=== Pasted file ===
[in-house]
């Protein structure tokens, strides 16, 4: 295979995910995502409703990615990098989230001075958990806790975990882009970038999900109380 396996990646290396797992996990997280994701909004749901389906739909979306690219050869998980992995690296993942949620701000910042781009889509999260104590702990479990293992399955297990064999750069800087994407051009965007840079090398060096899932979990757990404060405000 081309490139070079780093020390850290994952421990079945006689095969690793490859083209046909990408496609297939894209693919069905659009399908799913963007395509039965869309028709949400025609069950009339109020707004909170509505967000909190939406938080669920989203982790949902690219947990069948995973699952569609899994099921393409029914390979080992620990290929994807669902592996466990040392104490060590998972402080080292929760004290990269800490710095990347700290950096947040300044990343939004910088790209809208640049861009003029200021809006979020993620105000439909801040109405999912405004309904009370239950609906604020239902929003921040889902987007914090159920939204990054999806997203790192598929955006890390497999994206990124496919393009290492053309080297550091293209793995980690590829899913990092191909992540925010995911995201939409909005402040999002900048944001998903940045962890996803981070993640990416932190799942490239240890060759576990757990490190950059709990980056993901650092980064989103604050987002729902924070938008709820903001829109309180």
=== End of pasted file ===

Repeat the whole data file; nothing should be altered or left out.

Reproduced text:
[in-house]
């Protein structure tokens, strides 16, 4: 295979995910995502409703990615990098989230001075958990806790975990882009970038999900109380 396996990646290396797992996990997280994701909004749901389906739909979306690219050869998980992995690296993942949620701000910042781009889509999260104590702990479990293992399955297990064999750069800087994407051009965007840079090398060096899932979990757990404060405000 081309490139070079780093020390850290994952421990079945006689095969690793490859083209046909990408496609297939894209693919069905659009399908799913963007395509039965869309028709949400025609069950009339109020707004909170509505967000909190939406938080669920989203982790949902690219947990069948995973699952569609899994099921393409029914390979080992620990290929994807669902592996466990040392104490060590998972402080080292929760004290990269800490710095990347700290950096947040300044990343939004910088790209809208640049861009003029200021809006979020993620105000439909801040109405999912405004309904009370239950609906604020239902929003921040889902987007914090159920939204990054999806997203790192598929955006890390497999994206990124496919393009290492053309080297550091293209793995980690590829899913990092191909992540925010995911995201939409909005402040999002900048944001998903940045962890996803981070993640990416932190799942490239240890060759576990757990490190950059709990980056993901650092980064989103604050987002729902924070938008709820903001829109309180």